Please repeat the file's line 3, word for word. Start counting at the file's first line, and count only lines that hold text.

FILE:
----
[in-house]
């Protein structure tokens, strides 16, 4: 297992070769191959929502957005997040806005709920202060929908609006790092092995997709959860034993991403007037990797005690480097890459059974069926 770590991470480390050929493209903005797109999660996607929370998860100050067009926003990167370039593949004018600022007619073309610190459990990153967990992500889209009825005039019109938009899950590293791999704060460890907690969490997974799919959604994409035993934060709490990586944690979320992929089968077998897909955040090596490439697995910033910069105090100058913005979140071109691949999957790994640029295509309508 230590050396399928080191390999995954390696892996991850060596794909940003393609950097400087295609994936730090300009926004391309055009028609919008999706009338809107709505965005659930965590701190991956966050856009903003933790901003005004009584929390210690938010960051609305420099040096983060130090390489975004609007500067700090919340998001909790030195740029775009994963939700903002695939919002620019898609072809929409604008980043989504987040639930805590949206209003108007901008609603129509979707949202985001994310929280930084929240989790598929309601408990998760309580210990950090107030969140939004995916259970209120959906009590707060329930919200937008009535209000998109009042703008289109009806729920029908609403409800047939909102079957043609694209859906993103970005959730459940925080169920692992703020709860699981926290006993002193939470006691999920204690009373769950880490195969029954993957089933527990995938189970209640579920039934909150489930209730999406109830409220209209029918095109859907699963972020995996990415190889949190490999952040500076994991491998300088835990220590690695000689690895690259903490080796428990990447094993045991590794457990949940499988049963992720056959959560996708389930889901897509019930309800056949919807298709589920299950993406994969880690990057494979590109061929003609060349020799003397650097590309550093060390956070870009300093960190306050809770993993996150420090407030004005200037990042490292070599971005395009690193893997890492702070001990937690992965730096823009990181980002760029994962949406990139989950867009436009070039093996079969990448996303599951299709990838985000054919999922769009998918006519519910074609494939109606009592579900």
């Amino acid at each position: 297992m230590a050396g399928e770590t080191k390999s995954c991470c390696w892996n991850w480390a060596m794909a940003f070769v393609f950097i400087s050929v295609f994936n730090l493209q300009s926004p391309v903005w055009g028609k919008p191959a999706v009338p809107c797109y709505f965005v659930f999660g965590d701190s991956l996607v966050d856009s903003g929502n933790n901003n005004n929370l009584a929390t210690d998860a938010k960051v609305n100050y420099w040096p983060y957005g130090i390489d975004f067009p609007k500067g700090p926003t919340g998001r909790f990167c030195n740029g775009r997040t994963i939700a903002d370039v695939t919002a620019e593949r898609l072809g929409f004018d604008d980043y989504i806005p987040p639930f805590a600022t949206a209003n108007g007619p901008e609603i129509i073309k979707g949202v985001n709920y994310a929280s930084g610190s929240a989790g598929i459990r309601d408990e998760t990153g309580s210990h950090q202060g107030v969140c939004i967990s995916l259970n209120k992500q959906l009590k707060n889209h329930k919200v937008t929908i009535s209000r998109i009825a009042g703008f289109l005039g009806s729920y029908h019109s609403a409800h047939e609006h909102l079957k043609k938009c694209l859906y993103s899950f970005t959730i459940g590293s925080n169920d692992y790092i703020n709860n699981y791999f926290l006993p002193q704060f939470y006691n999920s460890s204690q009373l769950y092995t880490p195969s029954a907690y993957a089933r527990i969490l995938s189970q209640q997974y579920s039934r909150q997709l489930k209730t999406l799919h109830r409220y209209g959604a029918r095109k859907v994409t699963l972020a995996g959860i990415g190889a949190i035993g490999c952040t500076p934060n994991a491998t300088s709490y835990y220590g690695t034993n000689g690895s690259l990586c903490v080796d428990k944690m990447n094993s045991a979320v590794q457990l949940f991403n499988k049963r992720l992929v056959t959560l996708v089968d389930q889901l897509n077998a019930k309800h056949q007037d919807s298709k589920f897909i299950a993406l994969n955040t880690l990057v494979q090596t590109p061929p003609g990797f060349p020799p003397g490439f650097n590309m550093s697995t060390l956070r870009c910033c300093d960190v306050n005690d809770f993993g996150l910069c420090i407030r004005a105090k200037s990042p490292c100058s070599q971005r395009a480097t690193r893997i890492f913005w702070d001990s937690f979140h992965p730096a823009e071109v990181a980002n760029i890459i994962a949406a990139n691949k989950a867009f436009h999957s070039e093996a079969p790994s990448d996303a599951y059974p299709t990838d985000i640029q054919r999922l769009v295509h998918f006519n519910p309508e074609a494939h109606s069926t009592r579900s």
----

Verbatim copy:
């Amino acid at each position: 297992m230590a050396g399928e770590t080191k390999s995954c991470c390696w892996n991850w480390a060596m794909a940003f070769v393609f950097i400087s050929v295609f994936n730090l493209q300009s926004p391309v903005w055009g028609k919008p191959a999706v009338p809107c797109y709505f965005v659930f999660g965590d701190s991956l996607v966050d856009s903003g929502n933790n901003n005004n929370l009584a929390t210690d998860a938010k960051v609305n100050y420099w040096p983060y957005g130090i390489d975004f067009p609007k500067g700090p926003t919340g998001r909790f990167c030195n740029g775009r997040t994963i939700a903002d370039v695939t919002a620019e593949r898609l072809g929409f004018d604008d980043y989504i806005p987040p639930f805590a600022t949206a209003n108007g007619p901008e609603i129509i073309k979707g949202v985001n709920y994310a929280s930084g610190s929240a989790g598929i459990r309601d408990e998760t990153g309580s210990h950090q202060g107030v969140c939004i967990s995916l259970n209120k992500q959906l009590k707060n889209h329930k919200v937008t929908i009535s209000r998109i009825a009042g703008f289109l005039g009806s729920y029908h019109s609403a409800h047939e609006h909102l079957k043609k938009c694209l859906y993103s899950f970005t959730i459940g590293s925080n169920d692992y790092i703020n709860n699981y791999f926290l006993p002193q704060f939470y006691n999920s460890s204690q009373l769950y092995t880490p195969s029954a907690y993957a089933r527990i969490l995938s189970q209640q997974y579920s039934r909150q997709l489930k209730t999406l799919h109830r409220y209209g959604a029918r095109k859907v994409t699963l972020a995996g959860i990415g190889a949190i035993g490999c952040t500076p934060n994991a491998t300088s709490y835990y220590g690695t034993n000689g690895s690259l990586c903490v080796d428990k944690m990447n094993s045991a979320v590794q457990l949940f991403n499988k049963r992720l992929v056959t959560l996708v089968d389930q889901l897509n077998a019930k309800h056949q007037d919807s298709k589920f897909i299950a993406l994969n955040t880690l990057v494979q090596t590109p061929p003609g990797f060349p020799p003397g490439f650097n590309m550093s697995t060390l956070r870009c910033c300093d960190v306050n005690d809770f993993g996150l910069c420090i407030r004005a105090k200037s990042p490292c100058s070599q971005r395009a480097t690193r893997i890492f913005w702070d001990s937690f979140h992965p730096a823009e071109v990181a980002n760029i890459i994962a949406a990139n691949k989950a867009f436009h999957s070039e093996a079969p790994s990448d996303a599951y059974p299709t990838d985000i640029q054919r999922l769009v295509h998918f006519n519910p309508e074609a494939h109606s069926t009592r579900s």